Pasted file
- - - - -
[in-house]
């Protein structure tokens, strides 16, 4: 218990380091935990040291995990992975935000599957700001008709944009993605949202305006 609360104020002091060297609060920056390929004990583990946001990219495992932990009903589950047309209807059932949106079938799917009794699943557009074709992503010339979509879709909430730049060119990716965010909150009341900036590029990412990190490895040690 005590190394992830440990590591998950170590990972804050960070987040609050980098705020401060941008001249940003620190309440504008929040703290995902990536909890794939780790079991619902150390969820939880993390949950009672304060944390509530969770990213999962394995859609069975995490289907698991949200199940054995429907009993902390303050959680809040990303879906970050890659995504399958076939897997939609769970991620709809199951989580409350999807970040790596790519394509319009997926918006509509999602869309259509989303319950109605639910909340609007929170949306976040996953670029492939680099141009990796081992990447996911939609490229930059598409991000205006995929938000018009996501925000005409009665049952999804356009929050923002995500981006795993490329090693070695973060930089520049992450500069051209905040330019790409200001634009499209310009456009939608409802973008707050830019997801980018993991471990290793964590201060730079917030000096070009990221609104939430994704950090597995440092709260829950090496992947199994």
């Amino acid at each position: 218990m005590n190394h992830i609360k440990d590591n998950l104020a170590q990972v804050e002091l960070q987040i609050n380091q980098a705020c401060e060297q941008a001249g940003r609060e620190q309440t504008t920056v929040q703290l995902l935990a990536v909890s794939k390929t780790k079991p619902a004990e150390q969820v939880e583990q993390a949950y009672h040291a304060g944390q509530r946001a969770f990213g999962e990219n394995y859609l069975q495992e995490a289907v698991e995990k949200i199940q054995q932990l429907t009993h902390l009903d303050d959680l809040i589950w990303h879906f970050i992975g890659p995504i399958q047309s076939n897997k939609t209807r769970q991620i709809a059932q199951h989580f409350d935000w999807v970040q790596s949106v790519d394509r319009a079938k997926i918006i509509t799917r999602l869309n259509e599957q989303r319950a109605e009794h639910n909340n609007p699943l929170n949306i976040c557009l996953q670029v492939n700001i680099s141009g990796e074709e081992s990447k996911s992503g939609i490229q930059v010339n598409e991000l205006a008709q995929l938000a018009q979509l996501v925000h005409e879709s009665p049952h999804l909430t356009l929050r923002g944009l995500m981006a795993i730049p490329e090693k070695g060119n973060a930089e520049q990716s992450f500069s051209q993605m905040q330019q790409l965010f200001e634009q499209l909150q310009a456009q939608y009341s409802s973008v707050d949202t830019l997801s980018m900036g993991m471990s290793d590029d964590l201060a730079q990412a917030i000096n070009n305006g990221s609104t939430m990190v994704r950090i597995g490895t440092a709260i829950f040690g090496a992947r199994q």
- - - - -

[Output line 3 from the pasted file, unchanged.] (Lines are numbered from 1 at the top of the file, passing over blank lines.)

């Amino acid at each position: 218990m005590n190394h992830i609360k440990d590591n998950l104020a170590q990972v804050e002091l960070q987040i609050n380091q980098a705020c401060e060297q941008a001249g940003r609060e620190q309440t504008t920056v929040q703290l995902l935990a990536v909890s794939k390929t780790k079991p619902a004990e150390q969820v939880e583990q993390a949950y009672h040291a304060g944390q509530r946001a969770f990213g999962e990219n394995y859609l069975q495992e995490a289907v698991e995990k949200i199940q054995q932990l429907t009993h902390l009903d303050d959680l809040i589950w990303h879906f970050i992975g890659p995504i399958q047309s076939n897997k939609t209807r769970q991620i709809a059932q199951h989580f409350d935000w999807v970040q790596s949106v790519d394509r319009a079938k997926i918006i509509t799917r999602l869309n259509e599957q989303r319950a109605e009794h639910n909340n609007p699943l929170n949306i976040c557009l996953q670029v492939n700001i680099s141009g990796e074709e081992s990447k996911s992503g939609i490229q930059v010339n598409e991000l205006a008709q995929l938000a018009q979509l996501v925000h005409e879709s009665p049952h999804l909430t356009l929050r923002g944009l995500m981006a795993i730049p490329e090693k070695g060119n973060a930089e520049q990716s992450f500069s051209q993605m905040q330019q790409l965010f200001e634009q499209l909150q310009a456009q939608y009341s409802s973008v707050d949202t830019l997801s980018m900036g993991m471990s290793d590029d964590l201060a730079q990412a917030i000096n070009n305006g990221s609104t939430m990190v994704r950090i597995g490895t440092a709260i829950f040690g090496a992947r199994q």